Dr Jason Rentfrow is a Psychologist at the University of Cambridge, and Lecturer in Psychology in the Department of Social and Developmental Psychology. He just finished a research project at the University that revealed that many of us use musical taste both as a means of expressing our own identity, and a means to form and refine our opinions about other people.
Dr. Rentfrow’s research team found that sample groups of subjects make assumptions about people’s personalities, values, social class and even their ethnicity, based on their musical preferences.
Rock fans, for instance, are commonly held to be rebellious and artistic, but emotionally unstable. Classical music-lovers, on the other hand, are seen as personable and intellectual, but unattractive and a bit boring.
There have been interesting results from this study. They show that music is a powerful form of social expression that can reinforce stereotypes and, potentially, social prejudices. By stating a preference for a musical style, many people appear to use music as a “badge” to tell others about their personality and values.
Dr. Rentfrow said the following about his research results.
“Humans, as social beings, develop techniques that help them to predict what another person is going to be like from the moment they first meet. Because we can’t carry out a full psychological assessment on the spot, we ask them questions which help us to build up a picture of their personality. This research suggests that, even though our assumptions may not be accurate, we get a very strong impression about someone when we ask them what music they like.”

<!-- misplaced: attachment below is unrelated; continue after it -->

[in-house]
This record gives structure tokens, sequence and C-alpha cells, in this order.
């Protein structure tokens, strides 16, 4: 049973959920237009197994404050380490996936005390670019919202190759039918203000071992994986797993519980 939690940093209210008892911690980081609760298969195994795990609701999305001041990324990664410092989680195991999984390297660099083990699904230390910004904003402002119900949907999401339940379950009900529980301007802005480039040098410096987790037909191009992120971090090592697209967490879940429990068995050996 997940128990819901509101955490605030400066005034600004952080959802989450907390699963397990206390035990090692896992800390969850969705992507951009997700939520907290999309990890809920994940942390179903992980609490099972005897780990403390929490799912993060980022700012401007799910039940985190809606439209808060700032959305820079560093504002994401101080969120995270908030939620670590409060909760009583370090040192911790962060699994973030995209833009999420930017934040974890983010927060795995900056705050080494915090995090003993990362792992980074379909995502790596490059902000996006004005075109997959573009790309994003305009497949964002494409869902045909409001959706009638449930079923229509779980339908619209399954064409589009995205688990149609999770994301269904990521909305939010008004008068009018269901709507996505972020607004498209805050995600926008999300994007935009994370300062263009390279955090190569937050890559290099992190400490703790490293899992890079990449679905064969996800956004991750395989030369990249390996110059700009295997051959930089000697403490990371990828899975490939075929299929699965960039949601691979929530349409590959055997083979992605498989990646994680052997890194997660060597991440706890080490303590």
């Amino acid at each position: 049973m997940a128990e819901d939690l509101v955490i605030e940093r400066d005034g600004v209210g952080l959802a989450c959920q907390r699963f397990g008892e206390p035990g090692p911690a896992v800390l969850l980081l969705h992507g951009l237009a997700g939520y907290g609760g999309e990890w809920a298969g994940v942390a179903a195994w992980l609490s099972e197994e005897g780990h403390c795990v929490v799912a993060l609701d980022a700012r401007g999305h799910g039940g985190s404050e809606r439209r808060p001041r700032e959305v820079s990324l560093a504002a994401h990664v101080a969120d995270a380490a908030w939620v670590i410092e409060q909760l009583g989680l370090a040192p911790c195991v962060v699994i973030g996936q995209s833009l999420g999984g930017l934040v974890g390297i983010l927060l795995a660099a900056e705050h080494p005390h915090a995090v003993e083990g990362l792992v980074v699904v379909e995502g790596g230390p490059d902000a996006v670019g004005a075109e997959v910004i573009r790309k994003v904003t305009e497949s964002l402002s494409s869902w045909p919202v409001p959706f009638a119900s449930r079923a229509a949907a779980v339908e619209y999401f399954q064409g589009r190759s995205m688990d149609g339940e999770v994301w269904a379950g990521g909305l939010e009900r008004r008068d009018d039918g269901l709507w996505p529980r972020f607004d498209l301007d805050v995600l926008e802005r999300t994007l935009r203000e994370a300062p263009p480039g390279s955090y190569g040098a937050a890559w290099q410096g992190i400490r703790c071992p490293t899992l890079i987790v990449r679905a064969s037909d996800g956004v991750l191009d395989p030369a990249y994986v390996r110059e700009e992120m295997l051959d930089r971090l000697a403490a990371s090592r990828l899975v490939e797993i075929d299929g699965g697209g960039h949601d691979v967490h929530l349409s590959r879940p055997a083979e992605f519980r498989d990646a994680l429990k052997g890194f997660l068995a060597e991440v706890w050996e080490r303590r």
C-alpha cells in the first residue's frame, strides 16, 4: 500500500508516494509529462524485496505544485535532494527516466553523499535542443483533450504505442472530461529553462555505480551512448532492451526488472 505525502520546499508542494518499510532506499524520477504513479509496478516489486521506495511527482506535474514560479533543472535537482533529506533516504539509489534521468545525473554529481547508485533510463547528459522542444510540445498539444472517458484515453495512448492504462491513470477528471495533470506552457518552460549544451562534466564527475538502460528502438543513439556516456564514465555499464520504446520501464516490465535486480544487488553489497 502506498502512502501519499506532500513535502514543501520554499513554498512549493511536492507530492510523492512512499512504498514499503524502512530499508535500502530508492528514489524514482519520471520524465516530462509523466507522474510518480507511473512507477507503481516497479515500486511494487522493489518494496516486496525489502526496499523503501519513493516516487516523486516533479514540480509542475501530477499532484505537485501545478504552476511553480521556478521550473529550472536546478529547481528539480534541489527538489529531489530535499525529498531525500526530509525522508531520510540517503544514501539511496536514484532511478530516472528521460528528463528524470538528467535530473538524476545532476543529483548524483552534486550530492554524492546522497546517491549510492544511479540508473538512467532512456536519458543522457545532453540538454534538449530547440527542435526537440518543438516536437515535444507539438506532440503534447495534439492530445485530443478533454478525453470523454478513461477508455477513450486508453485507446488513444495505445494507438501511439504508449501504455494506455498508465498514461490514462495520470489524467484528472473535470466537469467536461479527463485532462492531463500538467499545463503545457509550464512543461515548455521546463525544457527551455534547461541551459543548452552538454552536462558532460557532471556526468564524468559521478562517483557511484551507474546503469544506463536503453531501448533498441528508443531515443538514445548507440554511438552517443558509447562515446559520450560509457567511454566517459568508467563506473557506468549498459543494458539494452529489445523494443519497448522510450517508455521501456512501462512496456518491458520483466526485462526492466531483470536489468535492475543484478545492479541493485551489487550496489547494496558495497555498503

Dr Rentfrow asked the participants to consider six broad genres – rock, pop, electronica, rap, classical and jazz. No definition of the genre was given beyond its name as the researchers were interested in the assumptions that people would make. The profiles for each genre were both consistent and differed sharply from one another, suggesting that the stereotypes are both clear-cut and firmly held by many subjects.
Jazz fans, for example, were viewed as friendly, emotionally stable people with a limited sense of responsibility. Rap fans were viewed as more hostile, but were seen as energetic and athletic. Classical music was linked to white, upper-class people and rap to black or mixed black people from lower class backgrounds. Those with a preference for rock songs are deemed to be “natural rebels”, thoroughly irresponsible and emotionally unstable, while pop fans are seen as conventional and calm but lacking in intelligence and wisdom. All six styles were associated with middle class people.
The study suggests that while these stereotypes may not be true, they do mean that people are making clear statements about their self-image and their personality when they discuss their favorite bands or composers. The researchers also found that the way in which these genres are portrayed by artists and in the media appears to reinforce, and therefore perpetuate, such stereotypes.
“It is now common practice to list your favorite bands on sites like MySpace or Facebook,” Dr Rentfrow added. “This research shows that in doing so, many of us are also making clear public statements of who we are and how we should be perceived, whether we are conscious of that or not.”
What stereotype do we portray if our iPod is filled with music by Clay Aiken? Maybe Rentfrow’s research about Pop fans shocked Clay into deciding to perform all genres of music. Who would want to be saddled with fans that are “conventional and calm but lacking in intelligence and wisdom.”
What is on your iPod? Does it fit your musical image?